Pour l'ATV, ils ont a peine commence les installations pour la maquette du reacteur (au sol)... alors d'ici qu'ils le lancent...
Je le croirais quand je le verais.
Boulet

Un peu comme le 09-3 qui fait des essais depuis des annees et que plusieurs auraient meme ete lances, mais on n'en a jamais vu la queue d'un!
Revenir en haut Aller en bas
Invité
Invité



MessageSujet: Re: L'Inde construit SNA?   Mar 20 Mar 2007, 21:24

Salut
Oui entendu aussi ici
http://www.ibnlive.com/videos/36394/india-launches-1st-nuclear-submarine.html

A priori ca serait plus un SSGN style Oscar ou Severodvinsk russe qu'un SNA
Mais bon depuis le temps que l'on en entend parler et que l'on ne voient rien......
MaiS vu que la france est capable de construire des SNLE dans le plus grand secret........... Boulet
Pourquoi pas l'Inde aussi
Revenir en haut Aller en bas
Invité
Invité



MessageSujet: Re: L'Inde construit SNA?   Mer 21 Mar 2007, 07:25

lol! Now you know the quality of India reporting.... Boulet
Revenir en haut Aller en bas
Invité
Invité



MessageSujet: Re: L'Inde construit SNA?   Mer 21 Mar 2007, 07:34

oui, et tu sais, on peut toujours faire confiance aux russes...
Revenir en haut Aller en bas
Invité
Invité



MessageSujet: Re: L'Inde construit SNA?   Jeu 22 Mar 2007, 06:55

You must be Joking
Revenir en haut Aller en bas
Invité
Invité



MessageSujet: Re: L'Inde construit SNA?   Jeu 22 Mar 2007, 06:59

Of course!
lol!
Well, let's wait and see, uh?
Revenir en haut Aller en bas
Invité
Invité



MessageSujet: Re: L'Inde construit SNA?   Dim 20 Jan 2008, 08:43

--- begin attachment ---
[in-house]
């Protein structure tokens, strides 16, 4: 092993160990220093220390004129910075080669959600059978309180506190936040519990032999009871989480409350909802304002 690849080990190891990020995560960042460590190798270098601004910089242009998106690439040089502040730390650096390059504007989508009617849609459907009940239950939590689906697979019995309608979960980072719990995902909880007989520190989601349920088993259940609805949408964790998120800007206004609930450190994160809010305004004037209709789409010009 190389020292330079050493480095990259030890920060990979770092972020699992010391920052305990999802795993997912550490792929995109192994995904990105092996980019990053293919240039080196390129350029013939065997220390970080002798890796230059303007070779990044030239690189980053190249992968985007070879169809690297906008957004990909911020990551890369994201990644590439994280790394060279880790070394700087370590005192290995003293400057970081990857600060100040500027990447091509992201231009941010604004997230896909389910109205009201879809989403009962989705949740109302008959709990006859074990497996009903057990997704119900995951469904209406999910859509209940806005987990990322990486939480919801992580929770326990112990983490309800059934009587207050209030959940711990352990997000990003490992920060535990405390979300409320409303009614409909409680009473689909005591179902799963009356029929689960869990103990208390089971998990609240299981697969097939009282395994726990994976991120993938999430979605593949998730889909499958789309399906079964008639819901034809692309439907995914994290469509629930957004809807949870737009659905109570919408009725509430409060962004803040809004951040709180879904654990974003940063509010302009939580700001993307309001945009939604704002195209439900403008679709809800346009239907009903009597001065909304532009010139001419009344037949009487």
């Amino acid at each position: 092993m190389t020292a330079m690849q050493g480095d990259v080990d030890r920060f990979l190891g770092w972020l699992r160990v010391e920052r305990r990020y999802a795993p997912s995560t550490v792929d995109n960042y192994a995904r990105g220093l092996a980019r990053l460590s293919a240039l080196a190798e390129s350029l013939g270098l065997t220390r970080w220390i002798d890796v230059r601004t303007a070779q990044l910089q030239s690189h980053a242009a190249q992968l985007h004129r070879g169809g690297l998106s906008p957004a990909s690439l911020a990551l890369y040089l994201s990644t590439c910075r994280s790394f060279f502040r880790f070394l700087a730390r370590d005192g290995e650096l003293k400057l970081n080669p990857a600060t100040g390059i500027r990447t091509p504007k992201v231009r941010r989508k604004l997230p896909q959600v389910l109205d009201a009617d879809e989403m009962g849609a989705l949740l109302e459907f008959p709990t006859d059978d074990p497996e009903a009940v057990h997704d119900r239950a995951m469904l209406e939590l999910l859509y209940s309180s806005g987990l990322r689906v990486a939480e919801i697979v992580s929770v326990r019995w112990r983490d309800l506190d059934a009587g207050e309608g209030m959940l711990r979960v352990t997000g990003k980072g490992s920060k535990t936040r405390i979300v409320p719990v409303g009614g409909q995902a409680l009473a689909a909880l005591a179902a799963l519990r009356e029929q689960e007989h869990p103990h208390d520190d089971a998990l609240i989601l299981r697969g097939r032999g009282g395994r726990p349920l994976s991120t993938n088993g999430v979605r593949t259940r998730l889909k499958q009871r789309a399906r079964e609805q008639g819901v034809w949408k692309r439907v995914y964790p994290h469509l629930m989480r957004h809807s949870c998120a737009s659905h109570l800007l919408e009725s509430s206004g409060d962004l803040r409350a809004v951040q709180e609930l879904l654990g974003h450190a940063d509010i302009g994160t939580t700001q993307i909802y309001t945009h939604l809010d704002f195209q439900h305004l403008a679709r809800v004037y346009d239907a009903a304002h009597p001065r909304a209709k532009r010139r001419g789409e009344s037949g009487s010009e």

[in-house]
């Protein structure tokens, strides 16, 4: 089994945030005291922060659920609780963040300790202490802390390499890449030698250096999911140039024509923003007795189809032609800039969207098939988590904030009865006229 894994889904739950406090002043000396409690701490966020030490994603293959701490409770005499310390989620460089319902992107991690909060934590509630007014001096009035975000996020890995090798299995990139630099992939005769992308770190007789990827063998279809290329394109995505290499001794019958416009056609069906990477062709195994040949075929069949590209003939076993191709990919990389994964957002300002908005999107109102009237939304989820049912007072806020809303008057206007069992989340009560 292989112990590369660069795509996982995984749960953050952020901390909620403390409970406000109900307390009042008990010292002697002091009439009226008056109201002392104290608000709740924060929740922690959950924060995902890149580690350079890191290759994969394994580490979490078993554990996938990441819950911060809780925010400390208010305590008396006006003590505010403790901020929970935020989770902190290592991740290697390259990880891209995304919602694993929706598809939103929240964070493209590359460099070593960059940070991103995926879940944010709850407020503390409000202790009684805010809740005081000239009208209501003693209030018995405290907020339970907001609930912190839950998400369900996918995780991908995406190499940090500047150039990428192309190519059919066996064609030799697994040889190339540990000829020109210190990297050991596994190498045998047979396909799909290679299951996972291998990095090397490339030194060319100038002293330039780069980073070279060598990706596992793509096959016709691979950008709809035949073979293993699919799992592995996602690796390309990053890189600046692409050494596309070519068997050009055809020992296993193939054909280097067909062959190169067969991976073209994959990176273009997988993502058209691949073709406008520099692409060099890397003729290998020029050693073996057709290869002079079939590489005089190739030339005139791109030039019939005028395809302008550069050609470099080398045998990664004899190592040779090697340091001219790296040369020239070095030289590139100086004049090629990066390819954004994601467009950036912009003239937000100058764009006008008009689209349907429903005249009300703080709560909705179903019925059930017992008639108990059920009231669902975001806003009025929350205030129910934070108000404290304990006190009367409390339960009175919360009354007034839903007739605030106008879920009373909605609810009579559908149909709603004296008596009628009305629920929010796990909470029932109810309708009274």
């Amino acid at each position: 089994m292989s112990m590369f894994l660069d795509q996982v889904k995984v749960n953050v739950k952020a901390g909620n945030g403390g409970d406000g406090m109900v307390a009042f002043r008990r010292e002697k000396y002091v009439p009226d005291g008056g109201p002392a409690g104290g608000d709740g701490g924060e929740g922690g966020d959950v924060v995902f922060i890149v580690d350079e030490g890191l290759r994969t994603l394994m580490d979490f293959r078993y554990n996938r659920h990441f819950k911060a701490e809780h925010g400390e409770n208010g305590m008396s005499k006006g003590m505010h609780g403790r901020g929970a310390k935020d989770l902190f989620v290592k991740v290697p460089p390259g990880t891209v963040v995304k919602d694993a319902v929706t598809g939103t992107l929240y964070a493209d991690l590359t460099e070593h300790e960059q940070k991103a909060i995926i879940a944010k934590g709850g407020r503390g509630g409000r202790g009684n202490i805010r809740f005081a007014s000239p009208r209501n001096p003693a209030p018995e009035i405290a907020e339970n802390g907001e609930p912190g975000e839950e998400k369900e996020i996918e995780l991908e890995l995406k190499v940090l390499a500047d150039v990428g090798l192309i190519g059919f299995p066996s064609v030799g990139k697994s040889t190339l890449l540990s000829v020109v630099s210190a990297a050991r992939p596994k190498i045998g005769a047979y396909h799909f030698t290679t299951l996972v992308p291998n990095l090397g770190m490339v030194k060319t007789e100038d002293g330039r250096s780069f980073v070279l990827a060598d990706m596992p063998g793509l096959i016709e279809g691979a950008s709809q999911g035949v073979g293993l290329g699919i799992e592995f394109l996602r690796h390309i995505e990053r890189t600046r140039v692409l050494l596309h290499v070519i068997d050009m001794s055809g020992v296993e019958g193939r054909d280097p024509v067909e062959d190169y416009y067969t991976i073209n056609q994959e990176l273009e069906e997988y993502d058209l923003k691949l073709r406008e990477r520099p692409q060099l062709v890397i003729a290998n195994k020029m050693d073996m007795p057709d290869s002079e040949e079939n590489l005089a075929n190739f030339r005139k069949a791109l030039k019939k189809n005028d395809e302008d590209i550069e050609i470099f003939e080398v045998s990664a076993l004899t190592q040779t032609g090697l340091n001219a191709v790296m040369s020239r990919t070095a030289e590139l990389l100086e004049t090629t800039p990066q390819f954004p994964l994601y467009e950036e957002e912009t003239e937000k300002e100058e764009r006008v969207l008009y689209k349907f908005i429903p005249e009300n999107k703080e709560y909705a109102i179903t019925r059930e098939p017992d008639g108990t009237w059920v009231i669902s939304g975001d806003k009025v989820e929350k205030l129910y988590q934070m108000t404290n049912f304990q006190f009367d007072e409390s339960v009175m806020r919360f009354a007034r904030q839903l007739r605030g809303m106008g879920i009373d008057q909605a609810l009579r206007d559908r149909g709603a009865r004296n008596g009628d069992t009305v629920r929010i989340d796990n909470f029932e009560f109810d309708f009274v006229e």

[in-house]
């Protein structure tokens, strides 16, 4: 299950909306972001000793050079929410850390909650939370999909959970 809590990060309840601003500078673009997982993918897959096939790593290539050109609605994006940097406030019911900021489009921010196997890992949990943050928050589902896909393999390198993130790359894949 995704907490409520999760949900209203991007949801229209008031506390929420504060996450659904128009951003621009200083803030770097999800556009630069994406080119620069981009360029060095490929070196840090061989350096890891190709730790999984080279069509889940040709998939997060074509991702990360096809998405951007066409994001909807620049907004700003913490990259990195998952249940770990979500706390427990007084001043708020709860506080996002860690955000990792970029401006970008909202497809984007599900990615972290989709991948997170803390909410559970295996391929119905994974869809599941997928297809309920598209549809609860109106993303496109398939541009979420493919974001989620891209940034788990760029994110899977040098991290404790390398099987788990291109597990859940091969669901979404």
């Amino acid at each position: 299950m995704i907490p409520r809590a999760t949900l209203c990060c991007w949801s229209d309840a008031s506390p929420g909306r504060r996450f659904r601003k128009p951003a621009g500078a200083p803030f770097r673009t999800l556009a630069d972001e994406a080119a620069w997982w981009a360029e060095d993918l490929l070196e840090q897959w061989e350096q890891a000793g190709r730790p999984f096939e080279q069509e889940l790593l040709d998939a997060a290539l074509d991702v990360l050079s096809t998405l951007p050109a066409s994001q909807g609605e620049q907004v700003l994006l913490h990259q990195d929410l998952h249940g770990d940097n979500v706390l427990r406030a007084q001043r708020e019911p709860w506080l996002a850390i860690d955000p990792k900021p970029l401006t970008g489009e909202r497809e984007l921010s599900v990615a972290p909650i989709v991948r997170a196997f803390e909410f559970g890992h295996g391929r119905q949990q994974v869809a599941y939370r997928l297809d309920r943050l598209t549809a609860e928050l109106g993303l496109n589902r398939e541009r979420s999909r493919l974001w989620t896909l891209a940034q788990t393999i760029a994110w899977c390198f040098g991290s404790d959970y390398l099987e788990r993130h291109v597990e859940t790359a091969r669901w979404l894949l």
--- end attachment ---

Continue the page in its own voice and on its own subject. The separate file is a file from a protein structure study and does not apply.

Salut
Un dossier interessant =
Citation :
Located up the winding shipping channel in Visakhapatnam harbour is a secret, completely enclosed facility known only as the Shipbuilding Centre (SBC).

Inside this dry dock, nearly 50m below ground level, is a cylindrical black shape, which is as tall as a two-storey building and at 104 m in length, is longer than the Qutub Minar lying on its side.

Technicians working on it confess to a surge of national pride: India’s first nuclear-powered ballistic missile submarine or SSBN is arguably its greatest engineering project.

For over a quarter of a century, the Advanced Technology Vessel (ATV), smaller than the USS Alabama from Crimson Tide, has been among the most highly-classified government programmes, if not the most delayed.

Officials still refuse to confirm the existence of the project or the sea-based ballistic missile. A decade after India came out of the nuclear closet in the sands of Pokhran, it has moved some tantalising steps closer to realising the third and possibly the toughest of the three legs of the triad enunciated in its nuclear doctrine: a sea-based deterrent or a secure underwater platform for launching nuclear weapons.